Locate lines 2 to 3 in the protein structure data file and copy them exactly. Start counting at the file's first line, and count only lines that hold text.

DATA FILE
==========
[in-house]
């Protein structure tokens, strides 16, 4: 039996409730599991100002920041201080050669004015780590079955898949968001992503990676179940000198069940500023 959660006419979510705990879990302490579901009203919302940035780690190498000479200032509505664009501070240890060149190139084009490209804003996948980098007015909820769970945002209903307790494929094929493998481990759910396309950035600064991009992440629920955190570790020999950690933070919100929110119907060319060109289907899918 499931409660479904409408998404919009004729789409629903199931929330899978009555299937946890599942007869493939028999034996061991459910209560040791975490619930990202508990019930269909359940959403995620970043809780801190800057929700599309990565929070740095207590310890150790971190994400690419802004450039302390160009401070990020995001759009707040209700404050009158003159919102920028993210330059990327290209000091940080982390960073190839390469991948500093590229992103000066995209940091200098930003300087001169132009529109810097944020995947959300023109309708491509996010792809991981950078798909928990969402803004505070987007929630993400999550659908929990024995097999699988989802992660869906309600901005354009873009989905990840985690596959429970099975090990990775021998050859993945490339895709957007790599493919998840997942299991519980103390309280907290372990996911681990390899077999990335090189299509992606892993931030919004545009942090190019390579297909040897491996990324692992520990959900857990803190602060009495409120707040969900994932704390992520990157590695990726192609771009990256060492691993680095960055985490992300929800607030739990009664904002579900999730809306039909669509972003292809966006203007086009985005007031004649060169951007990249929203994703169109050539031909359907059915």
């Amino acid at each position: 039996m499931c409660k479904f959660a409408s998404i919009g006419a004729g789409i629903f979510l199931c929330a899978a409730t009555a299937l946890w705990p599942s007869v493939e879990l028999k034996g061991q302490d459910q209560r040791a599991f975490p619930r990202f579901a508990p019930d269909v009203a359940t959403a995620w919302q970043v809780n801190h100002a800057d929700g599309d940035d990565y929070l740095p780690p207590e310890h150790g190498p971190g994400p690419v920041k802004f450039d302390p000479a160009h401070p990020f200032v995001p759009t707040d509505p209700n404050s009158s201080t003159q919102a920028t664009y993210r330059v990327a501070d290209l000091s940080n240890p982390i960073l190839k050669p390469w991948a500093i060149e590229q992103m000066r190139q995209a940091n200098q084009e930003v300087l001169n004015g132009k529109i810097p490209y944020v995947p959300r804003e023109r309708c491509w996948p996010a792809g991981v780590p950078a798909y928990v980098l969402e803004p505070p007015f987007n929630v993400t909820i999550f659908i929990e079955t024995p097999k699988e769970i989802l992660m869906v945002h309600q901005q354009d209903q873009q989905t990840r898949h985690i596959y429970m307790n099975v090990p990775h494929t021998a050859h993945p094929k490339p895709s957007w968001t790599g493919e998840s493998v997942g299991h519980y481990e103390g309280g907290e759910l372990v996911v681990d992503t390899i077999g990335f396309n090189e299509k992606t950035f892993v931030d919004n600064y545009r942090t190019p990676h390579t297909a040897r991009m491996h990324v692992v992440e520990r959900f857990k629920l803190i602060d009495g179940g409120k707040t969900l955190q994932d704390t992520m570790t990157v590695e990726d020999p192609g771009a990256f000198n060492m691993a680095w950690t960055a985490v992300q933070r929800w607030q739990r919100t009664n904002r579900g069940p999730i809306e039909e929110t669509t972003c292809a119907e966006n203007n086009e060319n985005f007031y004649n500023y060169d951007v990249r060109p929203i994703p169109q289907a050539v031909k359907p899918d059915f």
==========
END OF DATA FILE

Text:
């Protein structure tokens, strides 16, 4: 039996409730599991100002920041201080050669004015780590079955898949968001992503990676179940000198069940500023 959660006419979510705990879990302490579901009203919302940035780690190498000479200032509505664009501070240890060149190139084009490209804003996948980098007015909820769970945002209903307790494929094929493998481990759910396309950035600064991009992440629920955190570790020999950690933070919100929110119907060319060109289907899918 499931409660479904409408998404919009004729789409629903199931929330899978009555299937946890599942007869493939028999034996061991459910209560040791975490619930990202508990019930269909359940959403995620970043809780801190800057929700599309990565929070740095207590310890150790971190994400690419802004450039302390160009401070990020995001759009707040209700404050009158003159919102920028993210330059990327290209000091940080982390960073190839390469991948500093590229992103000066995209940091200098930003300087001169132009529109810097944020995947959300023109309708491509996010792809991981950078798909928990969402803004505070987007929630993400999550659908929990024995097999699988989802992660869906309600901005354009873009989905990840985690596959429970099975090990990775021998050859993945490339895709957007790599493919998840997942299991519980103390309280907290372990996911681990390899077999990335090189299509992606892993931030919004545009942090190019390579297909040897491996990324692992520990959900857990803190602060009495409120707040969900994932704390992520990157590695990726192609771009990256060492691993680095960055985490992300929800607030739990009664904002579900999730809306039909669509972003292809966006203007086009985005007031004649060169951007990249929203994703169109050539031909359907059915």
């Amino acid at each position: 039996m499931c409660k479904f959660a409408s998404i919009g006419a004729g789409i629903f979510l199931c929330a899978a409730t009555a299937l946890w705990p599942s007869v493939e879990l028999k034996g061991q302490d459910q209560r040791a599991f975490p619930r990202f579901a508990p019930d269909v009203a359940t959403a995620w919302q970043v809780n801190h100002a800057d929700g599309d940035d990565y929070l740095p780690p207590e310890h150790g190498p971190g994400p690419v920041k802004f450039d302390p000479a160009h401070p990020f200032v995001p759009t707040d509505p209700n404050s009158s201080t003159q919102a920028t664009y993210r330059v990327a501070d290209l000091s940080n240890p982390i960073l190839k050669p390469w991948a500093i060149e590229q992103m000066r190139q995209a940091n200098q084009e930003v300087l001169n004015g132009k529109i810097p490209y944020v995947p959300r804003e023109r309708c491509w996948p996010a792809g991981v780590p950078a798909y928990v980098l969402e803004p505070p007015f987007n929630v993400t909820i999550f659908i929990e079955t024995p097999k699988e769970i989802l992660m869906v945002h309600q901005q354009d209903q873009q989905t990840r898949h985690i596959y429970m307790n099975v090990p990775h494929t021998a050859h993945p094929k490339p895709s957007w968001t790599g493919e998840s493998v997942g299991h519980y481990e103390g309280g907290e759910l372990v996911v681990d992503t390899i077999g990335f396309n090189e299509k992606t950035f892993v931030d919004n600064y545009r942090t190019p990676h390579t297909a040897r991009m491996h990324v692992v992440e520990r959900f857990k629920l803190i602060d009495g179940g409120k707040t969900l955190q994932d704390t992520m570790t990157v590695e990726d020999p192609g771009a990256f000198n060492m691993a680095w950690t960055a985490v992300q933070r929800w607030q739990r919100t009664n904002r579900g069940p999730i809306e039909e929110t669509t972003c292809a119907e966006n203007n086009e060319n985005f007031y004649n500023y060169d951007v990249r060109p929203i994703p169109q289907a050539v031909k359907p899918d059915f």